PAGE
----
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Pediatr Res. 2006 Feb;59(2):237-43.

Treatment of experimental status epilepticus in immature rats: dissociation between anticonvulsant and antiepileptogenic effects.

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  • 1Department of Neurology, David Geffen School of Medicine, University of California, Los Angeles, 90095, USA. lsuchome@ucla.edu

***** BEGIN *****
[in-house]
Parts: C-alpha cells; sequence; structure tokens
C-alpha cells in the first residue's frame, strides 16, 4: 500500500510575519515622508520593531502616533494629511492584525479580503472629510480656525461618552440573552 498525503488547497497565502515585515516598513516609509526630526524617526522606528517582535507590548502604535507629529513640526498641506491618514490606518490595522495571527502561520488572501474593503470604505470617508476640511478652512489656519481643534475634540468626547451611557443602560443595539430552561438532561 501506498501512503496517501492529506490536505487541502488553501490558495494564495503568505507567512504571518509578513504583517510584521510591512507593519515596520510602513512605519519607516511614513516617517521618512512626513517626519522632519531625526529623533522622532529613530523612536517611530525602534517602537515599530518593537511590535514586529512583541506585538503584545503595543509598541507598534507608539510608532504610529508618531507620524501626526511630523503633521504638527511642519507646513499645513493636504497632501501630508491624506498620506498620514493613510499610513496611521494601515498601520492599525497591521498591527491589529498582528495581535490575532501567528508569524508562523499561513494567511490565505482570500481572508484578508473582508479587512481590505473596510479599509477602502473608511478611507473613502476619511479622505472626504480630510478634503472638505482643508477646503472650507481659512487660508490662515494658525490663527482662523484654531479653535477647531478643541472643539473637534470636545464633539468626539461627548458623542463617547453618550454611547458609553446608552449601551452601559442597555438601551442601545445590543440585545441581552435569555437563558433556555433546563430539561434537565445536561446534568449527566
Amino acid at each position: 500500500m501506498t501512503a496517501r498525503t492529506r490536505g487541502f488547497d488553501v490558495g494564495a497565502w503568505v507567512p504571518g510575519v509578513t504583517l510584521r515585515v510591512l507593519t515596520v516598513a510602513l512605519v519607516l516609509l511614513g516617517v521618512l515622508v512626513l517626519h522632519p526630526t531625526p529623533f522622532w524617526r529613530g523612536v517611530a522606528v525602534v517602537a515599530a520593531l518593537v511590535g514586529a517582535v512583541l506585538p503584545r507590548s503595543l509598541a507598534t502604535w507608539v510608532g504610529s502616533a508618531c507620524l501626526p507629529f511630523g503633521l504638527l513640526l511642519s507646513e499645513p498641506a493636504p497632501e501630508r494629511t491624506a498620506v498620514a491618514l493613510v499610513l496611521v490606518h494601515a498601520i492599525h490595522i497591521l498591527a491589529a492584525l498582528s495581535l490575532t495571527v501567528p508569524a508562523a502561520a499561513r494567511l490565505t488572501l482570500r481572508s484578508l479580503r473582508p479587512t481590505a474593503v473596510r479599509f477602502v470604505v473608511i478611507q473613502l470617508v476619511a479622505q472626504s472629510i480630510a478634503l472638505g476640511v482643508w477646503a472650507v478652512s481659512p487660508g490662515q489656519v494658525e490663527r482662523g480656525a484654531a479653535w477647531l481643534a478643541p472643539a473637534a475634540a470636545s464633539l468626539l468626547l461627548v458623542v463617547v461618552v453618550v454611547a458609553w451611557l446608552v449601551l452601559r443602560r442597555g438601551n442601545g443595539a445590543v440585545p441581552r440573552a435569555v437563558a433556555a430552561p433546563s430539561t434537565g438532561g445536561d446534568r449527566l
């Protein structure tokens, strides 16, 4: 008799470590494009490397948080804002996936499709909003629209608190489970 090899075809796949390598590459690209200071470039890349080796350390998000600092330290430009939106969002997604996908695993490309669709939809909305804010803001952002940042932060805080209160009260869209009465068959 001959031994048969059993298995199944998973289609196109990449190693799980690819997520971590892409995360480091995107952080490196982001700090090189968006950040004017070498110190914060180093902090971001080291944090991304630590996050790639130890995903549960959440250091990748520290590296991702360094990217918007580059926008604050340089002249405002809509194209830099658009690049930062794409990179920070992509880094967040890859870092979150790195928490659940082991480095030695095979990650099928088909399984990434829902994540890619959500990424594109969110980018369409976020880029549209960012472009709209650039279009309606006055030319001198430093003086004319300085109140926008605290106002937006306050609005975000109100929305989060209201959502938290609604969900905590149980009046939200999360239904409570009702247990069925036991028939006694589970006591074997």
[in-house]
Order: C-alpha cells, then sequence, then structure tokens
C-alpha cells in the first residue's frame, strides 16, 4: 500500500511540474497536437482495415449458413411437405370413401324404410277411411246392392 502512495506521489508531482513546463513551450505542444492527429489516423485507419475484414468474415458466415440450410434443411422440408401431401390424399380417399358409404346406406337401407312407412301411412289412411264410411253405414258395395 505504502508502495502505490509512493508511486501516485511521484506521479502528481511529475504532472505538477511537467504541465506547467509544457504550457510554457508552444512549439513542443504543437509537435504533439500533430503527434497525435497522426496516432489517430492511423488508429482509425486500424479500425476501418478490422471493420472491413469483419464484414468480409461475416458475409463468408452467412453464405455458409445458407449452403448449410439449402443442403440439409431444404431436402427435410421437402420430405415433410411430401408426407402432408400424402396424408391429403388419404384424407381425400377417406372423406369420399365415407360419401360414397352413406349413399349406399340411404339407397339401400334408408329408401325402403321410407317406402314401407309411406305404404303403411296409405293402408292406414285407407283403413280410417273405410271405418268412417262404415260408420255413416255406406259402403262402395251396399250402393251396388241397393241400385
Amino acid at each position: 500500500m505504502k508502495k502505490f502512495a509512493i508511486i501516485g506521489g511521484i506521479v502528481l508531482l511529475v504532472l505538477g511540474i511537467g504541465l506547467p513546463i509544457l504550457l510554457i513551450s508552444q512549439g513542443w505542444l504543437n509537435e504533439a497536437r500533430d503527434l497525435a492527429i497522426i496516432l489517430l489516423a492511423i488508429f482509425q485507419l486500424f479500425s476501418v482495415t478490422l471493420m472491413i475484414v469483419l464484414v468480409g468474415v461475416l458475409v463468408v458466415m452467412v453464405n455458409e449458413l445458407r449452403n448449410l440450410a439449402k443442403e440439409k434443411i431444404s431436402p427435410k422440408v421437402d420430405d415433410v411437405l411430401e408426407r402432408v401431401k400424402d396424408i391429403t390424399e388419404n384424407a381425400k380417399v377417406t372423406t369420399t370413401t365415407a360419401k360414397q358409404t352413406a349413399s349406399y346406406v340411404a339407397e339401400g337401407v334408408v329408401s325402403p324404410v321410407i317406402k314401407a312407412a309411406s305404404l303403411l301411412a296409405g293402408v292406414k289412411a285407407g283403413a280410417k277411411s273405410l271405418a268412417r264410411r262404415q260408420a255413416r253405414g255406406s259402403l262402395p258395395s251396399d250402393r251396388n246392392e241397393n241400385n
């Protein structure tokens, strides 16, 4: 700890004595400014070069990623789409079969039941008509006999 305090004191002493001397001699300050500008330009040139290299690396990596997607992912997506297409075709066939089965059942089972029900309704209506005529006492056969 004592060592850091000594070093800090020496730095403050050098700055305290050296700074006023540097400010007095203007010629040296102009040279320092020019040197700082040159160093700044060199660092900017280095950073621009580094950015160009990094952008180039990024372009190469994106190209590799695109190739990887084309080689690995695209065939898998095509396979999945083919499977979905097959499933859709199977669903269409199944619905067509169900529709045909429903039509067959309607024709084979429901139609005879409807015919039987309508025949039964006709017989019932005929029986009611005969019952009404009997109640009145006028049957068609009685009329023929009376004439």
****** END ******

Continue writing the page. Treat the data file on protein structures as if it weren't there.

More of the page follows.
We studied the effects of treating status epilepticus (SE) induced by lithium and pilocarpine at postnatal day 15 (P15) or 28 (P28), on the severity of acute SE and of SE-induced epileptogenesis. Rats received topiramate (10 or 50 mg/kg, IP) or diazepam (5 mg/kg, IP) 20, 40 or 70 min after pilocarpine, and three months after SE 24-h video/EEG recordings were obtained for one (P28) or two weeks (P15) continuously. In P15 rats, topiramate did not modify the course of SE, yet treatment at 20 or 40 min completely prevented the development of spontaneous recurrent seizures (SRS) while later treatment (70 min) was partially effective in reducing the severity and frequency of SRS. Diazepam was effective against acute SE at all time points tested. Early (20 min) but not late treatment with diazepam had the effect of reducing the frequency and severity of SRS. In P28 rats, both drugs reduced the cumulative seizure time. Early treatment (20 min) with either drug reduced the incidence of chronic epilepsy. Late treatment (40/70 min) did not alter the incidence of SRS, but decreased their frequency. This study demonstrates that, in the treatment of SE, anticonvulsant and antiepileptogenic effects can be dissociated in a development-specific manner: topiramate was antiepileptogenic without being an effective anticonvulsant in P15 animals at the doses tested. Diazepam, on the other hand, was a better anticonvulsant than an antiepileptogenic agent in the P15 animals at the dose tested. Such effects were not seen in the older animals.

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